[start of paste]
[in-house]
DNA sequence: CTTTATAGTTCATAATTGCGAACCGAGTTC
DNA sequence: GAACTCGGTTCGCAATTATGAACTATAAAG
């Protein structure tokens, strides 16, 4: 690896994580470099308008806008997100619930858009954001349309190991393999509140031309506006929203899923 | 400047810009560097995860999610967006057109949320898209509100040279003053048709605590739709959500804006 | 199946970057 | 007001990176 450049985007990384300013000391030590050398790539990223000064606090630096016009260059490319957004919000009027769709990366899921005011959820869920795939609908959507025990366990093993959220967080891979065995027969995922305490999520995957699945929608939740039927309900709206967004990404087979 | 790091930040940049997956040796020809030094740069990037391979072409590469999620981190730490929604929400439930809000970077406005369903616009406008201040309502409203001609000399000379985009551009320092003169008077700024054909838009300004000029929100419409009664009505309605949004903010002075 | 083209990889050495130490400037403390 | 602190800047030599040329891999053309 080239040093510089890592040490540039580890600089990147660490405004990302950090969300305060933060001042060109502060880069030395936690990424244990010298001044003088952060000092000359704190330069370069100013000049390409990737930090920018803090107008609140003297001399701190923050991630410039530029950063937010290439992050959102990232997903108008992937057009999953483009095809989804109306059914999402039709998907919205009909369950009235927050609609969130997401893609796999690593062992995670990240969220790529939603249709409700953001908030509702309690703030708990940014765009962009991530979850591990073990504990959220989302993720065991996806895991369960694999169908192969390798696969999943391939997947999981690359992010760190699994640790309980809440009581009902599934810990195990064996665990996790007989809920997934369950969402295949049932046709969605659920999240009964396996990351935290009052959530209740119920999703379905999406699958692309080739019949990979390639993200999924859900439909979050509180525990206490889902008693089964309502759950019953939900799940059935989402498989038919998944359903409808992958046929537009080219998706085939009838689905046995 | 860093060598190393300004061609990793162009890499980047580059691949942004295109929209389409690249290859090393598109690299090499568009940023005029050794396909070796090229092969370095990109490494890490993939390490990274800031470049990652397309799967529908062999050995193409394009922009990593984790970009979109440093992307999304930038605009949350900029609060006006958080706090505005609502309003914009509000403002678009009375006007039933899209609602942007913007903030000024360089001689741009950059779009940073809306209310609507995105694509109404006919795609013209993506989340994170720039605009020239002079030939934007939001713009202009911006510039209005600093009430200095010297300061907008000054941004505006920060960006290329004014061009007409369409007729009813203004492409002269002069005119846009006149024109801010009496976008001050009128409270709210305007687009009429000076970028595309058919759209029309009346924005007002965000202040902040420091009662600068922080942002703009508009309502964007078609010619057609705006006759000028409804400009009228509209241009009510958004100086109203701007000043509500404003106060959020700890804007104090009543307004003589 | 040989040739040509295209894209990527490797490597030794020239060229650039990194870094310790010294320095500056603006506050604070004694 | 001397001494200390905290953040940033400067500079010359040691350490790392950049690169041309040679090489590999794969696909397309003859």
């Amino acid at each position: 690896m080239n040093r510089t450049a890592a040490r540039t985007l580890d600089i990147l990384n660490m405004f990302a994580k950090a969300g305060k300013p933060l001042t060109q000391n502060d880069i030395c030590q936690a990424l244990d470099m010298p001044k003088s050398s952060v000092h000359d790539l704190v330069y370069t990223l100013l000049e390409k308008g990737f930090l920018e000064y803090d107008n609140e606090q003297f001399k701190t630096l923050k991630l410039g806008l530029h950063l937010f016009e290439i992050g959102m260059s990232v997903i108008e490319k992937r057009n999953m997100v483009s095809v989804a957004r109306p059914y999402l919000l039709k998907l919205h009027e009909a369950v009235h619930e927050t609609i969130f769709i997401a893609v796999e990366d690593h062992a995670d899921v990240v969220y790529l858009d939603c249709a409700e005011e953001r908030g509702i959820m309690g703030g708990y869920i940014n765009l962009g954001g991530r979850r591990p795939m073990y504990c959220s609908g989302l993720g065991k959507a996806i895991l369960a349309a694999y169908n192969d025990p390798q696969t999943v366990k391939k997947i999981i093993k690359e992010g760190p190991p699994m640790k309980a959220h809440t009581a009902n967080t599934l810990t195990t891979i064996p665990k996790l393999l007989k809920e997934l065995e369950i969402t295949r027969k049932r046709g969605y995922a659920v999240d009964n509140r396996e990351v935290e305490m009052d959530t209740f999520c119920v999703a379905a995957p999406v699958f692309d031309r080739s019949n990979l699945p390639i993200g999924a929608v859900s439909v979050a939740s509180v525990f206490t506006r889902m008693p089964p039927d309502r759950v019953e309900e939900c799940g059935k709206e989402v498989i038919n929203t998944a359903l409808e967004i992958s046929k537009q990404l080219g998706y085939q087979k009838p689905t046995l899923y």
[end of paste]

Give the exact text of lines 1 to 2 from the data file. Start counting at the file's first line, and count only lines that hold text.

[in-house]
DNA sequence: CTTTATAGTTCATAATTGCGAACCGAGTTC